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The Shape of .ii. Monsters. Imprinted at London : At the Long Shop in the Pultry by John Alde, [1562]. Early English Books Online. Accessed December 10, 2016. c=eebo;c=eebo2;g=eebogroup;rgn=div1;view=fulltext;xc=1;q1=11485. Image produced by ProQuest as part of Early English Books Online.

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“The Somersetshire Wonder” (c.1676-96). Magdalene College, Pepys 4.362, EBBA 22026. English Broadside Ballad Archive, edited by Patricia Fumerton.

Spinks, Jennifer. “Wondrous Monsters: Representing Conjoined Twins in Early Sixteenth-Century Broadsheets.” Parergon 22, no. 2 (2005): 77-112.

Strange nevves out of Kent of a monstrous and misshapen child, borne in Olde Sandwitch, vpon the 10. of Iulie, last, the like (for strangenes) hath neuer beene seene. Imprinted at London : By T. C[reede] for W. Barley, and are to be sold at his shop in Gratious-street, 1609. Early English Books Online. Accessed December 10, 2016.;c=eebo2;g=eebogroup;rgn=div1;view=fulltext;xc=1;q1=14934. Image produced by ProQuest as part of Early English Books Online.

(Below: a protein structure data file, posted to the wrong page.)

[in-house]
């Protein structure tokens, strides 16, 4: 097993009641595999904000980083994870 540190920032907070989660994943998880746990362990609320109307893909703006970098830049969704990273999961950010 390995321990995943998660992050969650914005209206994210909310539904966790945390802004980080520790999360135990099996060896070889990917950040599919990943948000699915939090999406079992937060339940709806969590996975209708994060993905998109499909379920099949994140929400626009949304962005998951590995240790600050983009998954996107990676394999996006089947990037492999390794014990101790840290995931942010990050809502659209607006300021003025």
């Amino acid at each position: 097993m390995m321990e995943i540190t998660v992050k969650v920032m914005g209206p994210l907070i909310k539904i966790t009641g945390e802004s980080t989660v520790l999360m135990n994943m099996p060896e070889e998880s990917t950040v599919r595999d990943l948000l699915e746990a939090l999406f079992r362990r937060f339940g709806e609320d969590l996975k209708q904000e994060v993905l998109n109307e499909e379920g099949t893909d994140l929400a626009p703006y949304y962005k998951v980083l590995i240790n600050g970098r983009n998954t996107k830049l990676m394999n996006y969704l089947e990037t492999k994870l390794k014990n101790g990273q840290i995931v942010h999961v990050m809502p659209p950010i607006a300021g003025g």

Suchet, David. “Caliban in The Tempest.” In Players of Shakespeare 1: Essays in Shakespearean Performance By Twelve Players with the Royal Shakespeare Company, edited by Philip Brockbank, 167-179. New York: Cambridge University Press, 1989.

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A true copy of the examinations of Agnes Bowker and others, touching the cat which was brought forth at Harborough in Leicestershire, taken before Anthony Sanderson Commissary of the Ecclesiastical Court of Leicester, on the 22d of Jan. and Feb. 12, 1568. Lansdowne MS 101/6, Western Manuscripts, British Library.

The true discripcion of a Childe with Ruffes borne in the parish of Micheham in the Cou[n]tie of Surrey in the yeere of our Lord MDLXVI . . . Imprinted at London : By Iohn Allde and Richarde Iohnes and are to be solde at the long shop adioining vnto S. Mildreds Churche in the Pultrie and at the litle shop adioining to the northwest doore of Paules Churche. Anno domini. MDLXVI the xx. of August, 1566. Early English Books Online. Accessed December 10, 2016.;c=eebo2;g=eebogroup;rgn=div1;view=fulltext;xc=1;q1=1033. Image produced by ProQuest as part of Early English Books Online.